Haslam argues that criticism on the Wachowski Brothers' film, The Matrix (1999), has generally followed along the lines of early criticism surrounding the cyberpunk fiction of the late 1980s, which is usually seen as being founded by, and epitomized in, William Gibson's 1984 novel Neuromancer. Within this critical framework, The Matrix is supposedly the filmic refinement of the posthuman, indeterminate identity some see as being offered by cyberpunk fiction. Haslam, however, relying in part on a second strain of criticism surrounding cyberpunk, questions whether The Matrix and its sequels truly offer a radical critique of enlightenment subjectivity, or instead reproduce dominant ontological biases, specifically as they surround gender and race. The Matrix, Haslam suggests, can be read as a text that allows both of these readings, using a disturbed and disturbing set of plots and images surrounding gender and race that can be seen to point to the difficulties surrounding the performative nature of dominance as such.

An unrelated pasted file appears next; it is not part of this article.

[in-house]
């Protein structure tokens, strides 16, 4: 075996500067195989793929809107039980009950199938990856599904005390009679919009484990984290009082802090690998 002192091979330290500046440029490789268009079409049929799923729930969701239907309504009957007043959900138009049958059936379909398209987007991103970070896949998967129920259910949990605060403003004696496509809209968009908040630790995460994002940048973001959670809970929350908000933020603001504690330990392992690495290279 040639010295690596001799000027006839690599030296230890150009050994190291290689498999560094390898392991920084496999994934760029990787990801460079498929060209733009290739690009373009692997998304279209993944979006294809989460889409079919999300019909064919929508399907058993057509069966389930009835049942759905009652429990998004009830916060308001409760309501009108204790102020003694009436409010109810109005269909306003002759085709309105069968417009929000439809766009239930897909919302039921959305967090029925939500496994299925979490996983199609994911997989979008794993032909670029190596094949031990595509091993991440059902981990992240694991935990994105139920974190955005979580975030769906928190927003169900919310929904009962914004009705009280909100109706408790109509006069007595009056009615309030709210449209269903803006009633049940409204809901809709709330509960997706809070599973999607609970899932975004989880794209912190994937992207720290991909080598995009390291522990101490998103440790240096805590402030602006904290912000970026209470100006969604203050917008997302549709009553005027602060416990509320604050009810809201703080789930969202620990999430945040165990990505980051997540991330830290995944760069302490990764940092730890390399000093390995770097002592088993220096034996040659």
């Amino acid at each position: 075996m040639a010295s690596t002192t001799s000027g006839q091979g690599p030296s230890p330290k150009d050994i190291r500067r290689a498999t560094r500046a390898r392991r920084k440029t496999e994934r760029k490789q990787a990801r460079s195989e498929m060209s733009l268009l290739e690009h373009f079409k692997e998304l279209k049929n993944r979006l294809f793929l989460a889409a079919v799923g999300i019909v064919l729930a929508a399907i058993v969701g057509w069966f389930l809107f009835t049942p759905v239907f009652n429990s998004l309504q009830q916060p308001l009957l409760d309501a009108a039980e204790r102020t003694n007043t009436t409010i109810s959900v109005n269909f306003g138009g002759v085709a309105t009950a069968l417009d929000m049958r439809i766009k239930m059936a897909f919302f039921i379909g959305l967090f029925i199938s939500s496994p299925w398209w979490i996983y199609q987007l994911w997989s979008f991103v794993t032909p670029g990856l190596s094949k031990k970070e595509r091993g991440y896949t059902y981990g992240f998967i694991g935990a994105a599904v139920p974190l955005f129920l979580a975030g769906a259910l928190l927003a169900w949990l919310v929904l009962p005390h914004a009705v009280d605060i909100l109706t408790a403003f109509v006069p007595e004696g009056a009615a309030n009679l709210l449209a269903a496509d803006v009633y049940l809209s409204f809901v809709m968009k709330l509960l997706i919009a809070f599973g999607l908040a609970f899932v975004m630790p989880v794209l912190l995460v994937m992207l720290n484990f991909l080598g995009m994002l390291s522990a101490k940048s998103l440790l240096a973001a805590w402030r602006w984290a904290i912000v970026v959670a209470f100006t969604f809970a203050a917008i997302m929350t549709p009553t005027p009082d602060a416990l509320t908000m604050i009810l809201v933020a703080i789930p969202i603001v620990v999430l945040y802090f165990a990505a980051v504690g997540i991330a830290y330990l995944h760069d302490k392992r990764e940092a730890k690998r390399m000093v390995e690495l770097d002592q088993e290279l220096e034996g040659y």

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pp. 92-115
Launched on MUSE
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